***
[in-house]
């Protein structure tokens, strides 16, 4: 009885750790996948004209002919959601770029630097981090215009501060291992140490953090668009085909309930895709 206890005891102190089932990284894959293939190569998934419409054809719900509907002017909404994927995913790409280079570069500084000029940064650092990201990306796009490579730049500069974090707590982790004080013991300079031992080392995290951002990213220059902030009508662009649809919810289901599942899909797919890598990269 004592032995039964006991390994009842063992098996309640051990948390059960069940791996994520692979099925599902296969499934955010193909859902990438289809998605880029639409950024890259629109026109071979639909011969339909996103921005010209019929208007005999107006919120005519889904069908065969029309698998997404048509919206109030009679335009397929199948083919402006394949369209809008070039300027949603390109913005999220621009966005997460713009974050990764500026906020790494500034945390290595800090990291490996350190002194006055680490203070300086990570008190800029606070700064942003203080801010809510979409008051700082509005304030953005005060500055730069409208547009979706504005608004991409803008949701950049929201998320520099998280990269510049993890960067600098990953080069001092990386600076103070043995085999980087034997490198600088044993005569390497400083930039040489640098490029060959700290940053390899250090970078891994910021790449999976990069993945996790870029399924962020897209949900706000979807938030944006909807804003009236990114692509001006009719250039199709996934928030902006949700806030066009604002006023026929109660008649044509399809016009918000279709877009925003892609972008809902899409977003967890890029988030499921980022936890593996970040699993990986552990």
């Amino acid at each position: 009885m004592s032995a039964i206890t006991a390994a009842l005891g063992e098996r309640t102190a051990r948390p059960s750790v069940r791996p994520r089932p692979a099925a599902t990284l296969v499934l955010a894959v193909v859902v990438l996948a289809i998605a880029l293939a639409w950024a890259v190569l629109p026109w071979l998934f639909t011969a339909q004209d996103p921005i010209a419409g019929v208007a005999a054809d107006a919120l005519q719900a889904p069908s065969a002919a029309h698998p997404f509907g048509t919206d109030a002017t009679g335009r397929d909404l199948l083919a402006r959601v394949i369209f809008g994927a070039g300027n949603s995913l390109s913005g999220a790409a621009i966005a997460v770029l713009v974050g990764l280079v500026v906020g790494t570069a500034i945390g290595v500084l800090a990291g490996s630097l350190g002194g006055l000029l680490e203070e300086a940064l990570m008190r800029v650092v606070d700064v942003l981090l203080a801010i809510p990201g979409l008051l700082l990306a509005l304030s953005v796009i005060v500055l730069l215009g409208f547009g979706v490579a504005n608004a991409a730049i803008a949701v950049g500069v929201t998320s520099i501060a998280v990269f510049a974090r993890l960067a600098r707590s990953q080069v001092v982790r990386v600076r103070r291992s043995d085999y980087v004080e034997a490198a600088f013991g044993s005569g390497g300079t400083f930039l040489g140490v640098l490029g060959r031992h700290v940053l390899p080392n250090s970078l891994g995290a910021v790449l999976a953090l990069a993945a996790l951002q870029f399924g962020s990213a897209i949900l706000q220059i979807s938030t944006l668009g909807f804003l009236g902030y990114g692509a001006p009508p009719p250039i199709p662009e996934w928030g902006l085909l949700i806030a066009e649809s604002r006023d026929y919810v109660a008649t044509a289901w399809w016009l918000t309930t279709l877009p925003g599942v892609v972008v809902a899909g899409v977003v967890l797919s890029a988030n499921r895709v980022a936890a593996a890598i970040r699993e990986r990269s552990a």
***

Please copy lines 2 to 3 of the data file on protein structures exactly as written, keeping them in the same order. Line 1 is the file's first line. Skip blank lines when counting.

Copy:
């Protein structure tokens, strides 16, 4: 009885750790996948004209002919959601770029630097981090215009501060291992140490953090668009085909309930895709 206890005891102190089932990284894959293939190569998934419409054809719900509907002017909404994927995913790409280079570069500084000029940064650092990201990306796009490579730049500069974090707590982790004080013991300079031992080392995290951002990213220059902030009508662009649809919810289901599942899909797919890598990269 004592032995039964006991390994009842063992098996309640051990948390059960069940791996994520692979099925599902296969499934955010193909859902990438289809998605880029639409950024890259629109026109071979639909011969339909996103921005010209019929208007005999107006919120005519889904069908065969029309698998997404048509919206109030009679335009397929199948083919402006394949369209809008070039300027949603390109913005999220621009966005997460713009974050990764500026906020790494500034945390290595800090990291490996350190002194006055680490203070300086990570008190800029606070700064942003203080801010809510979409008051700082509005304030953005005060500055730069409208547009979706504005608004991409803008949701950049929201998320520099998280990269510049993890960067600098990953080069001092990386600076103070043995085999980087034997490198600088044993005569390497400083930039040489640098490029060959700290940053390899250090970078891994910021790449999976990069993945996790870029399924962020897209949900706000979807938030944006909807804003009236990114692509001006009719250039199709996934928030902006949700806030066009604002006023026929109660008649044509399809016009918000279709877009925003892609972008809902899409977003967890890029988030499921980022936890593996970040699993990986552990």
């Amino acid at each position: 009885m004592s032995a039964i206890t006991a390994a009842l005891g063992e098996r309640t102190a051990r948390p059960s750790v069940r791996p994520r089932p692979a099925a599902t990284l296969v499934l955010a894959v193909v859902v990438l996948a289809i998605a880029l293939a639409w950024a890259v190569l629109p026109w071979l998934f639909t011969a339909q004209d996103p921005i010209a419409g019929v208007a005999a054809d107006a919120l005519q719900a889904p069908s065969a002919a029309h698998p997404f509907g048509t919206d109030a002017t009679g335009r397929d909404l199948l083919a402006r959601v394949i369209f809008g994927a070039g300027n949603s995913l390109s913005g999220a790409a621009i966005a997460v770029l713009v974050g990764l280079v500026v906020g790494t570069a500034i945390g290595v500084l800090a990291g490996s630097l350190g002194g006055l000029l680490e203070e300086a940064l990570m008190r800029v650092v606070d700064v942003l981090l203080a801010i809510p990201g979409l008051l700082l990306a509005l304030s953005v796009i005060v500055l730069l215009g409208f547009g979706v490579a504005n608004a991409a730049i803008a949701v950049g500069v929201t998320s520099i501060a998280v990269f510049a974090r993890l960067a600098r707590s990953q080069v001092v982790r990386v600076r103070r291992s043995d085999y980087v004080e034997a490198a600088f013991g044993s005569g390497g300079t400083f930039l040489g140490v640098l490029g060959r031992h700290v940053l390899p080392n250090s970078l891994g995290a910021v790449l999976a953090l990069a993945a996790l951002q870029f399924g962020s990213a897209i949900l706000q220059i979807s938030t944006l668009g909807f804003l009236g902030y990114g692509a001006p009508p009719p250039i199709p662009e996934w928030g902006l085909l949700i806030a066009e649809s604002r006023d026929y919810v109660a008649t044509a289901w399809w016009l918000t309930t279709l877009p925003g599942v892609v972008v809902a899909g899409v977003v967890l797919s890029a988030n499921r895709v980022a936890a593996a890598i970040r699993e990986r990269s552990a």